In contrast, games that are more fanciful or imaginative generally have received greater protection against infringers. For example, in Midway v. Bandai, 546 F.Supp. 125 (D.N.J. 1982), Midway sought a preliminary injunction to stop Bandai from distributing an alleged knockoff of Midway’s Galaxian, an outer space game in which the player controls a rocket ship defending itself against a swarm of computercontrolled aliens who attempt to bomb and collide with the player’s ship. The court granted the injunction, noting that it was not necessary for Bandai to copy Midway’s particular expressions (such as the insectile shape of the aliens’ heads) in developing Bandai’s own version of an outer space game involving a ship attacked by aliens. But even then, the court was careful to note that Midway’s copyright did not preclude the development of other outer space-themed video games based on the same, unprotected idea. Similarly, in Atari Inc. v. North American, 672 F.2d 607 (7th Cir.), cert. denied, 459 U.S. 880 (1982), the court granted a preliminary injunction against a knockoff of Pac-Man, based on similarities between the relative size and shape of the protagonist’s bodies, their V-shaped mouths, and their distinctive gobbling action. Yet the court observed that even a fanciful game like Pac-Man cannot receive protection for its stock elements, such as its maze, scoring table, tunnel exits, or use of dots to gauge a player’s performance.

Indeed, regardless of a game’s ilk (sports and real-life versus fanciful), courts generally have conducted their infringement analysis by disregarding, or “filtering out,” all unprotectable elements of the games and then comparing any similarities that remain. For instance, in Capcom U.S.A. Inc. v. Data East Corp., 1994 WL 1751482 (N.D. Cal. 1994), Capcom alleged infringement of its one-on-one street fighting game, Street Fighter II, by Data East’s Fighter’s History, claiming that seven of its characters and 27 of the characters’ special moves were improperly copied. The court first determined that four of the seven characters were stereotypical characters and 22 of the special moves were based on basic martial arts disciplines and, as such, were unprotectable. After comparing just the remaining three characters and five special moves, the court found that there was no substantial similarity between the games. More recently, in Capcom Co. Ltd. v. MKR Group Inc., 2008 WL 4661479 (N.D. Cal. Oct. 20, 2008) (albeit a movie/game comparison), the owner of the rights to the 1979 horror movie “Dawn of the Dead” alleged that Capcom’s Dead Rising video game violated its copyrights because, among other things, both works involved humans battling zombies in a shopping mall during a massive zombie outbreak. Before comparing the works, the court first filtered out all unprotectable elements, and then concluded that the remaining claimed similarities necessarily flowed from the “unprotectable idea of zombies in a mall” — and thus, could not support a finding of infringement.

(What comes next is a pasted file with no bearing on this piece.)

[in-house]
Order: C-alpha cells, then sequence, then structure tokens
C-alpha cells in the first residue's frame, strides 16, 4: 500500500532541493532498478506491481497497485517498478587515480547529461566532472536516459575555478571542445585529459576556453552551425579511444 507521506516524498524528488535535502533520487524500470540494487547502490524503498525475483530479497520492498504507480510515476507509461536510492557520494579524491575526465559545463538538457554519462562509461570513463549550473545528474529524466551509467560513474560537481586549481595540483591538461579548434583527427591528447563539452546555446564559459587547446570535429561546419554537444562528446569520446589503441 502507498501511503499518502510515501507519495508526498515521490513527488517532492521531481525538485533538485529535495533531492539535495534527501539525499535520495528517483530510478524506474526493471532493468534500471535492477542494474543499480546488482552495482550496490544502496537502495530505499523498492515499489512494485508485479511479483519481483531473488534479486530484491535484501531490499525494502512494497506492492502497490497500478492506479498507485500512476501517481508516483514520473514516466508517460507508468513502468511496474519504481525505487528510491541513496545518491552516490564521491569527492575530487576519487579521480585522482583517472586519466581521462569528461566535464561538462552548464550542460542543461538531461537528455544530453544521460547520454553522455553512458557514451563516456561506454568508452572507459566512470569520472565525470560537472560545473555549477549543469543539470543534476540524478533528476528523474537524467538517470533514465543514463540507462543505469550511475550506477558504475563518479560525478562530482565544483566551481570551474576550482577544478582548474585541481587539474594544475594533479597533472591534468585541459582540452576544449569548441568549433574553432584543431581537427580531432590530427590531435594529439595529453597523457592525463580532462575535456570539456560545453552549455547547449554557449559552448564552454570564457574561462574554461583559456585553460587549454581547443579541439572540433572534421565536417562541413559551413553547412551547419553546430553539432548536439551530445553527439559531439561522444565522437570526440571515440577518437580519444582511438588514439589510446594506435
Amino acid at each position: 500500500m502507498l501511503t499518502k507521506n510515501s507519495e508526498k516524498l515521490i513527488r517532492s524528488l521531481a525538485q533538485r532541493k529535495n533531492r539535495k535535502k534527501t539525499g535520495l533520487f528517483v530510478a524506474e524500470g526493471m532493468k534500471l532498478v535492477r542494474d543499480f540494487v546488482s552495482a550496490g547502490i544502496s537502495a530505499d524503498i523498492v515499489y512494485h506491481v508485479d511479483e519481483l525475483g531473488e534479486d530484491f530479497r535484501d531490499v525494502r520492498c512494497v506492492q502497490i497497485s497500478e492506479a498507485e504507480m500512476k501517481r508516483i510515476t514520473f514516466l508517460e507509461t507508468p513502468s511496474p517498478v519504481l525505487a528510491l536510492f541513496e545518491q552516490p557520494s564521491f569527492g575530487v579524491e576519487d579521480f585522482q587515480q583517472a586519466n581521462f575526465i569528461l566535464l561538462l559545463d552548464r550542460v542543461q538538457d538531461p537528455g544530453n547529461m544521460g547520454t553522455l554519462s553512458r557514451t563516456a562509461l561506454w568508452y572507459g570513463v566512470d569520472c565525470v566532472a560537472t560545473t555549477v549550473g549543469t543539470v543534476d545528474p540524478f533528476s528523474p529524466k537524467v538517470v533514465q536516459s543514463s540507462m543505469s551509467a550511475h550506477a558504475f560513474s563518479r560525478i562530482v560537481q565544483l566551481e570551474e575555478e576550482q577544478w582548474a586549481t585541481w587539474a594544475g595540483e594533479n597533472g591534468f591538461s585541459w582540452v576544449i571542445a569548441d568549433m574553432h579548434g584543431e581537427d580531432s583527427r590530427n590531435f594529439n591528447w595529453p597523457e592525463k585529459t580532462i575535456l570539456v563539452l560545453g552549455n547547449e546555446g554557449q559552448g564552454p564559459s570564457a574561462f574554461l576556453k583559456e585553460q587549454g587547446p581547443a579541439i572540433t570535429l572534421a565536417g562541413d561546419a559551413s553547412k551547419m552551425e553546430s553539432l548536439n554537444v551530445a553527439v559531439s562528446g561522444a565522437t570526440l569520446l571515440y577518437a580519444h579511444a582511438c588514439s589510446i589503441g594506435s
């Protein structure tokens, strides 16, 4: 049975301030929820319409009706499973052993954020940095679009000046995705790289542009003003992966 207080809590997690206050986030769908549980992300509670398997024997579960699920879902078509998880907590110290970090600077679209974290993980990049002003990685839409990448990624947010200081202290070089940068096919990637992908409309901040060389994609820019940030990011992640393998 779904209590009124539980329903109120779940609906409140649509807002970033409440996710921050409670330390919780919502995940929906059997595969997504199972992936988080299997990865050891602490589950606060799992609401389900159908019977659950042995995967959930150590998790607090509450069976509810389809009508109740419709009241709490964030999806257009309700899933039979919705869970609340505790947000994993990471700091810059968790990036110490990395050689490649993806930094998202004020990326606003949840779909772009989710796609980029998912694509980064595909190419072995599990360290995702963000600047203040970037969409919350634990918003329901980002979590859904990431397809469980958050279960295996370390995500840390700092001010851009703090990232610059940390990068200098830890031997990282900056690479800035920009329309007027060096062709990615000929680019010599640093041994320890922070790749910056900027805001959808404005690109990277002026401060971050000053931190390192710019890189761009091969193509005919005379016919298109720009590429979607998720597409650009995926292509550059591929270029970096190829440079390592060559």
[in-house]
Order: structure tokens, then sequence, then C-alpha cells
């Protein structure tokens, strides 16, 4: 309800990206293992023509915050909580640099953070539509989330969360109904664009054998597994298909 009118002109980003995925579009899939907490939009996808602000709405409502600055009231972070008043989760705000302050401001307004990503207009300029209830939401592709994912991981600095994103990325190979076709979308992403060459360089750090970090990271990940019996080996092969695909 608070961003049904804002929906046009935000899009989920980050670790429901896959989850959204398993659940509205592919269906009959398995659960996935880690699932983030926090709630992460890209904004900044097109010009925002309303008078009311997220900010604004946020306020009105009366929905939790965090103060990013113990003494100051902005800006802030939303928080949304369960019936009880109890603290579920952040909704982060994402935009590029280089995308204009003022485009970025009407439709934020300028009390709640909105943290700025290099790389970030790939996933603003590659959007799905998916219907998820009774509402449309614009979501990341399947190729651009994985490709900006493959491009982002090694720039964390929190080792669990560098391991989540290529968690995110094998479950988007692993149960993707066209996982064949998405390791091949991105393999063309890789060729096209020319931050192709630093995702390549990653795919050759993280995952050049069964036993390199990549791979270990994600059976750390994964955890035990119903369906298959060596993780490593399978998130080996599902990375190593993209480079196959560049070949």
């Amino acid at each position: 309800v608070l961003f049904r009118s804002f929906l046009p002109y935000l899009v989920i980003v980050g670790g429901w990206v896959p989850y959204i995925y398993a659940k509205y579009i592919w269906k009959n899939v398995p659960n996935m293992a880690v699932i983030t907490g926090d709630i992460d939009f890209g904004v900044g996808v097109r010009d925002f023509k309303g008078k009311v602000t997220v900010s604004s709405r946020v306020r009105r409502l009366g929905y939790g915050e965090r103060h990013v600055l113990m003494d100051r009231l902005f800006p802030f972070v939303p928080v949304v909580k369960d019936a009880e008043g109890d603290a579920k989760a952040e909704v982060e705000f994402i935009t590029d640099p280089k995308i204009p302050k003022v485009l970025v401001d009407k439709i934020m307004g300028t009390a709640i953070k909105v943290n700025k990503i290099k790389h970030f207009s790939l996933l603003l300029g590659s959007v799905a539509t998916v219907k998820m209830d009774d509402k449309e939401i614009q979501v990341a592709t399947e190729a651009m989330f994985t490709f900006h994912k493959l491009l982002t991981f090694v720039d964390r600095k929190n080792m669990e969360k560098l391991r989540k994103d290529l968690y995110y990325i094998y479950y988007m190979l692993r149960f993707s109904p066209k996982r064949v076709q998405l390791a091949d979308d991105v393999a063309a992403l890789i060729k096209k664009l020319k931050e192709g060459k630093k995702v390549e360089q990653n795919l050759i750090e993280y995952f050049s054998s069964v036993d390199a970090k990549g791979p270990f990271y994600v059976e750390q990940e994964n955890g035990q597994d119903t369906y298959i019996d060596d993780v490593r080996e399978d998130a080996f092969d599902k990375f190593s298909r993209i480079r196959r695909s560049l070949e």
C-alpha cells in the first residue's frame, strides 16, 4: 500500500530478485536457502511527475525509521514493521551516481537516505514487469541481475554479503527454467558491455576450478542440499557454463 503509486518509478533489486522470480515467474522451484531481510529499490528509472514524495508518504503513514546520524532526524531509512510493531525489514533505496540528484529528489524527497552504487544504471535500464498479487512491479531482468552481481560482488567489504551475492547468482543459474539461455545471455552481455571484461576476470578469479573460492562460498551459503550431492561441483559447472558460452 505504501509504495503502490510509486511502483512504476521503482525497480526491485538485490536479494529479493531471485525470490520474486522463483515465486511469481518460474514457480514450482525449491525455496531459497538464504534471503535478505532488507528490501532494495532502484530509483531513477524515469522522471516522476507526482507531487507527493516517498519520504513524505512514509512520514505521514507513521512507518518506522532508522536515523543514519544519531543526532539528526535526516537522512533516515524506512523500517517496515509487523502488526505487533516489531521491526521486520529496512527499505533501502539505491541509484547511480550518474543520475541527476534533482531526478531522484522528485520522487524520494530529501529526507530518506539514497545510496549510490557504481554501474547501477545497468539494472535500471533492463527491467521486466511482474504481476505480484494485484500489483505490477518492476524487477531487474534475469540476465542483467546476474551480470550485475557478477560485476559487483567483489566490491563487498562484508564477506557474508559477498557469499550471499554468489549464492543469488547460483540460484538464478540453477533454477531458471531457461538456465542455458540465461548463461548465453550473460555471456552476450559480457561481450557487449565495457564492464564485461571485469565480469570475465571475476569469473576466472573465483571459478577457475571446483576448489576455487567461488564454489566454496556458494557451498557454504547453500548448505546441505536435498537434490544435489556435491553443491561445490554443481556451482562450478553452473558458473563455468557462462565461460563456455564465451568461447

What these cases suggest is that, in any dispute involving the alleged copying of a mobile device game, the first and most important part of the analysis will be developing a good understanding of the game’s particular genre and the elements of the game that are driven by that genre. Unless it can be shown that what has been copied goes beyond these stock elements and into the realm of the author’s unique expression, it is likely to be game over for any such claim.